Jean-Denis Frechette: 'I will be tolerant, but I will not be patient'

The new PBO on the possibility of going back to court

As I reported yesterday morning, Thomas Mulcair has formally requested that the Parliamentary Budget Officer return to court to settle the dispute over what government data the PBO is entitled to request to analyze the cuts made in the 2012 budget. Yesterday afternoon I spoke with Jean-Denis Frechette, the new Parliamentary Budget Officer. I’ll post more of our conversation later today, but first, here is what he had to say about the possibility of returning to court to settle the matter.

I don’t comment on the exchange of letters between clients and my office, but I can comment on the decision, Justice Harrington’s decision. Basically, let’s put that really straight at the beginning, going back to court is a viable option. The door is open. And this is my clear position. I will not hesitate to go back to court if need be. The situation right now is that I have already consulted with the legal counsel. We have looked at Justice Harrington’s decision and there is something really interesting in the comments he made at the end, where he mentions specific parliamentary remedies. And he said, in addition to such remedies, ultimately [the Parliamentary Budget Officer] would have had recourse to this court. Those are options. And I want to make sure, and as I said the door is open to go back to the court, but I want to make sure that if I go back as PBO to the court, if the judge asks me questions about did you complain to the parliamentary librarian, did you complain to the Speaker, did you complain to the committee … I want to make sure that I can say, yes, I did. And therefore the door doesn’t close right there. So that’s my position right now. The door is open to go back to court. Maybe there is some work with Parliament to be done. I will not be patient. I will be tolerant, but I will not be patient.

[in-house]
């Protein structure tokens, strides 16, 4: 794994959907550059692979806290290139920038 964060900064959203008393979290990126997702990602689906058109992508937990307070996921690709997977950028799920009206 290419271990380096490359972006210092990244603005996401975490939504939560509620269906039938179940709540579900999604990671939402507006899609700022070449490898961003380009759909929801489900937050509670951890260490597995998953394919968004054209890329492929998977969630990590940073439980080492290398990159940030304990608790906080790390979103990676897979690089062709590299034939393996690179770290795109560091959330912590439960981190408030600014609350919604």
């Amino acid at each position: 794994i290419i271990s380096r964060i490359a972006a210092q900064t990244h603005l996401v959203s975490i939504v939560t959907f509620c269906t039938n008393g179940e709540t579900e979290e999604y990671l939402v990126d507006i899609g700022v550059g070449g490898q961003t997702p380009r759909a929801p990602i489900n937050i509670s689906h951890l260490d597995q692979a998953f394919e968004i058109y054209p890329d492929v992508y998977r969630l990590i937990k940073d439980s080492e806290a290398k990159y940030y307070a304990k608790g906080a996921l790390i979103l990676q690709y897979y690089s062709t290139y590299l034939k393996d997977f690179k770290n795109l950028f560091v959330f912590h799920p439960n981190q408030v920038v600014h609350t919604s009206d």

Update 4:56pm. In the interests of fully addressing this matter, I spoke with Mr. Frechette again today to be a bit more specific about the possibilities. A condensed and edited transcript is below.

Q. The concern, if I understand Mr. Mulcair’s letter correctly, his concern seems to be that in going through these parliamentary remedies, it’s possible that his request for information could be either delayed or quashed entirely. That the Speakers or the committee or Parliament could somehow stop his request from going forward. Is it possible that in going through these parliamentary remedies, his request could be quashed?

A. No … the other remedies are there because as I said before, [they are] mentioned in the opinion of Justice Harrington. You’re putting it in the context of Mr. Mulcair and I respect that, but for me it’s more in the context of an impasse. It’s really an impasse. I inherited a situation where all of a sudden, for various reasons, good or bad, I’m not judging that, there was an impasse … I want to solve that. I want to have some kind of mechanism that will be viable, sustainable. Something that will be there and clear and solid for the future. It’s not only for one case, because it’s not only that situation where we have problems to get the information.

Q. I just want to see if it’s possible for you to assuage that concern, because I think the concern he’s expressing is, am I going to get shut down here? Is a joint committee, are the Speakers going to quash this?